I penned a new WikiLeaks article, did some interviews, and got tear-gassed.

Anti-MINUSTAH protesters peacefully marching.

Here’s a round-up of some of odds and ends that I haven’t gotten around to posting until now.

First, there’s this piece for Haiti Liberte: WikiLeaks Reveal: Expecting Civilian Deaths, US Embassy Approved of Deadly Attack on Crowded Haitian Slum. The article describes how a top Embassy official agreed with private sector leaders like Reginald Boulos, who now holds influence over Haiti’s reconstruction, that MINUSTAH should attack Cite Soleil knowing full well that innocent Haitians would be killed by the “peacekeepers” during the operation.

For more on the Port Salut abuses, there are these interviews I did with Democracy Now!, the Canadian Broadcasting Corporation, and if you speak Spanish, this Uruguayan media outlet. The five soldiers accused of abusing Johnny Jean in the video are reported to have been jailed in Uruguay pending sentencing. 17-year-old Rose Mina Joseph, who was pregnant with a Uruguayan soldier’s child when this was published, gave birth to a healthy boy a few days ago. She told me yesterday she hasn’t been able to reach the father in Uruguay to tell him yet, but that when they last talked he said he’d seen an article about her.

Amnesty International issued an action alert that you can participate in about the eviction threat to Camp Mosaic, which I reported on a few weeks ago. And this interview with Dr. Renaud Piarroux about cholera and its origins in Haiti is well worth reading.

Finally, I’d like to shout out this heartfelt and insightful reflection from Sebastian Walker, Al Jazeera’s post-quake Haiti correspondent (check out his new film, produced in part by Haitian journalist Yvon Vilius), especially this part: “I would have liked to stay in Haiti forever. If you spend any significant time there, you will believe, as I did, that Haiti deserves to be on the front page of every newspaper, every single day. It is a permanent, urgent and unjustified humanitarian tragedy.”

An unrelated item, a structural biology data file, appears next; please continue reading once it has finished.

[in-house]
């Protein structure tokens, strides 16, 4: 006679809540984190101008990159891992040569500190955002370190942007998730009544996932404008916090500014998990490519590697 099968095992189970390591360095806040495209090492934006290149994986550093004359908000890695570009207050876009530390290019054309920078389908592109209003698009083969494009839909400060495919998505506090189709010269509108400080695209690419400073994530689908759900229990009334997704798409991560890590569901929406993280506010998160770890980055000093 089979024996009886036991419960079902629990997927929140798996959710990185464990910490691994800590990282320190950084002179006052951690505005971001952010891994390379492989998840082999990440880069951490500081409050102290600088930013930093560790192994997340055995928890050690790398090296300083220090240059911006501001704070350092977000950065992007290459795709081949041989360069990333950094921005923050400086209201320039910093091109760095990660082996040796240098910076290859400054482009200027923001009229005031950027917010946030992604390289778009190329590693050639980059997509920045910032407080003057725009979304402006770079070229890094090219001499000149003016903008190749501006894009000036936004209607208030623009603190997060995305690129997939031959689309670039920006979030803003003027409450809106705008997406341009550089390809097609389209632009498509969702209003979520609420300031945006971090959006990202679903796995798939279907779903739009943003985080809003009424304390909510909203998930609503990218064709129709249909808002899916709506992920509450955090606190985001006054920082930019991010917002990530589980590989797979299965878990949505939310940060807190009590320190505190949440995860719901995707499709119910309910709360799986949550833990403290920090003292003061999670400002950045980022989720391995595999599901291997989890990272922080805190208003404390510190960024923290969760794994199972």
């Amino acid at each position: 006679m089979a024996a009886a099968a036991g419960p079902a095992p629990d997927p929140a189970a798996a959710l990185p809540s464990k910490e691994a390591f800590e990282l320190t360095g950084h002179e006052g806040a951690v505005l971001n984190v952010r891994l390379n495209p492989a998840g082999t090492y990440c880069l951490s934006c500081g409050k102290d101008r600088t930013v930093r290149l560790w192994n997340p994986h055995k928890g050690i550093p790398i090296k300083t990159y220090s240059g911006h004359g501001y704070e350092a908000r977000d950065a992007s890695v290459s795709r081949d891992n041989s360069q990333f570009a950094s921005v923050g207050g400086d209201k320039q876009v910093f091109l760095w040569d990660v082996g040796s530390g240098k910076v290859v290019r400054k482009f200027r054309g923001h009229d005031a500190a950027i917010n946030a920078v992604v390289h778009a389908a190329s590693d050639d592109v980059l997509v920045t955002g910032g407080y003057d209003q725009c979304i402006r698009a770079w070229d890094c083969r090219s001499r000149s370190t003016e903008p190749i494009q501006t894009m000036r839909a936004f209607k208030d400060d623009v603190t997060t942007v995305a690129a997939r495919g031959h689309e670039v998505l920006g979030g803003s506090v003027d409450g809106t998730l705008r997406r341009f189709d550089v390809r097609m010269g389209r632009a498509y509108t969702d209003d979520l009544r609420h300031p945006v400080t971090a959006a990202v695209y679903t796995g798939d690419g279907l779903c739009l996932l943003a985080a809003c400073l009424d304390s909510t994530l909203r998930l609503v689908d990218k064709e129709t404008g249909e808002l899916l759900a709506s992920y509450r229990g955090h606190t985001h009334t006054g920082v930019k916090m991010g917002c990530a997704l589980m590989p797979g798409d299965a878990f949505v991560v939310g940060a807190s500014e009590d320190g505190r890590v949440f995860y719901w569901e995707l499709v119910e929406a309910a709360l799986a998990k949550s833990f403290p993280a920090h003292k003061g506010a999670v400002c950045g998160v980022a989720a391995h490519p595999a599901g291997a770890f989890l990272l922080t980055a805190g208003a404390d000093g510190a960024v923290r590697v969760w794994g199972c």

I feel the same way.  To me, it’s not just the humanitarian tragedy that makes Haiti worthy of front page coverage every day, but the extraordinary way that tragedy is politically and internationally maintained.  There are stark political choices (some examples) that keep Haiti mired in this state which implicate a wide range of powerful groups in Haiti and across the globe.  Sebastian’s team did a great job of exposing many of them while listening to and projecting the voices of ordinary Haitians.

This contrasts with some recently sloppy reporting by the Associated Press.  An anti-MINUSTAH protest march last Wednesday was completely peaceful from the start, when it was confronted by MINUSTAH soldiers in a jeep, very nearly until it reached its destination in Chanmas. When the march arrived near the palace, Haitian police immediately began launching tear gas canisters, to which the protesters responded by throwing rocks.  This can be observed in a video I produced.

The Associated Press team was not present at that time, to my knowledge.  I saw them walking down towards the protests hours later, after many of the demonstrators had left and only a small band of rock-throwers remained.  But the AP wrote that protesters had “fled into” the camps in Chanmas (they may have since improved the language from the original article), which I did not observe (one resident of the tent camp told me he did not blame the protesters for the tear gas).  The AP did not even mention the peaceful march.  And today, another AP article reduces all recent anti-UN protests in Haiti to “rock-throwing.”  I already pointed out some serious flaws in their initial reporting on the Port Salut abuses.

They should do better. Update: One of the AP’s photographers may have been present as the march itself reached Chanmas.

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